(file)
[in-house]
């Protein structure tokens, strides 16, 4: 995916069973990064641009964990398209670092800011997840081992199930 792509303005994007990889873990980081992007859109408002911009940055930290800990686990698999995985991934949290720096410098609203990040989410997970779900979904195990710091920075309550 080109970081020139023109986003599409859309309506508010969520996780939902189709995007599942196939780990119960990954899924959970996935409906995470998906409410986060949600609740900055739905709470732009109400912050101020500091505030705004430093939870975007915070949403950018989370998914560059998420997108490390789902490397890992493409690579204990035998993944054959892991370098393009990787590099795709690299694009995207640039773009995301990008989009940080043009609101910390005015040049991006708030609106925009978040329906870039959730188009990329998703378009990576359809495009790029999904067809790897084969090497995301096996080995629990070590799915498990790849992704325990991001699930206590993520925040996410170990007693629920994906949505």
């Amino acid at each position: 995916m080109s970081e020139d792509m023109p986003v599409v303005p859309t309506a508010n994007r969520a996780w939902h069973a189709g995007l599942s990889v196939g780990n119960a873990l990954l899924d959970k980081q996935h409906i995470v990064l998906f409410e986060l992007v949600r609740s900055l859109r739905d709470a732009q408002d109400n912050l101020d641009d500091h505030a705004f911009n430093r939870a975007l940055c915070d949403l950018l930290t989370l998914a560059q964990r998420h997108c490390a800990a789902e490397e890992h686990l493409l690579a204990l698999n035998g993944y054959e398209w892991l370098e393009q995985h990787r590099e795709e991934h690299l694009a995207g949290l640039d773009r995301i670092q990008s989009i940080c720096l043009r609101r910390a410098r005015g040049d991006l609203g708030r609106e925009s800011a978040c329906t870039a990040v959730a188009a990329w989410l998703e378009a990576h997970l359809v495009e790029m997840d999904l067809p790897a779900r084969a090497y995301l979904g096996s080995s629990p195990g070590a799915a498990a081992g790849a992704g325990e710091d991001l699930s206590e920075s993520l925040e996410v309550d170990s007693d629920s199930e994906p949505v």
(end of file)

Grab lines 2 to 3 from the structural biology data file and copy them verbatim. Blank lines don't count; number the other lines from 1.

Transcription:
């Protein structure tokens, strides 16, 4: 995916069973990064641009964990398209670092800011997840081992199930 792509303005994007990889873990980081992007859109408002911009940055930290800990686990698999995985991934949290720096410098609203990040989410997970779900979904195990710091920075309550 080109970081020139023109986003599409859309309506508010969520996780939902189709995007599942196939780990119960990954899924959970996935409906995470998906409410986060949600609740900055739905709470732009109400912050101020500091505030705004430093939870975007915070949403950018989370998914560059998420997108490390789902490397890992493409690579204990035998993944054959892991370098393009990787590099795709690299694009995207640039773009995301990008989009940080043009609101910390005015040049991006708030609106925009978040329906870039959730188009990329998703378009990576359809495009790029999904067809790897084969090497995301096996080995629990070590799915498990790849992704325990991001699930206590993520925040996410170990007693629920994906949505």
């Amino acid at each position: 995916m080109s970081e020139d792509m023109p986003v599409v303005p859309t309506a508010n994007r969520a996780w939902h069973a189709g995007l599942s990889v196939g780990n119960a873990l990954l899924d959970k980081q996935h409906i995470v990064l998906f409410e986060l992007v949600r609740s900055l859109r739905d709470a732009q408002d109400n912050l101020d641009d500091h505030a705004f911009n430093r939870a975007l940055c915070d949403l950018l930290t989370l998914a560059q964990r998420h997108c490390a800990a789902e490397e890992h686990l493409l690579a204990l698999n035998g993944y054959e398209w892991l370098e393009q995985h990787r590099e795709e991934h690299l694009a995207g949290l640039d773009r995301i670092q990008s989009i940080c720096l043009r609101r910390a410098r005015g040049d991006l609203g708030r609106e925009s800011a978040c329906t870039a990040v959730a188009a990329w989410l998703e378009a990576h997970l359809v495009e790029m997840d999904l067809p790897a779900r084969a090497y995301l979904g096996s080995s629990p195990g070590a799915a498990a081992g790849a992704g325990e710091d991001l699930s206590e920075s993520l925040e996410v309550d170990s007693d629920s199930e994906p949505v």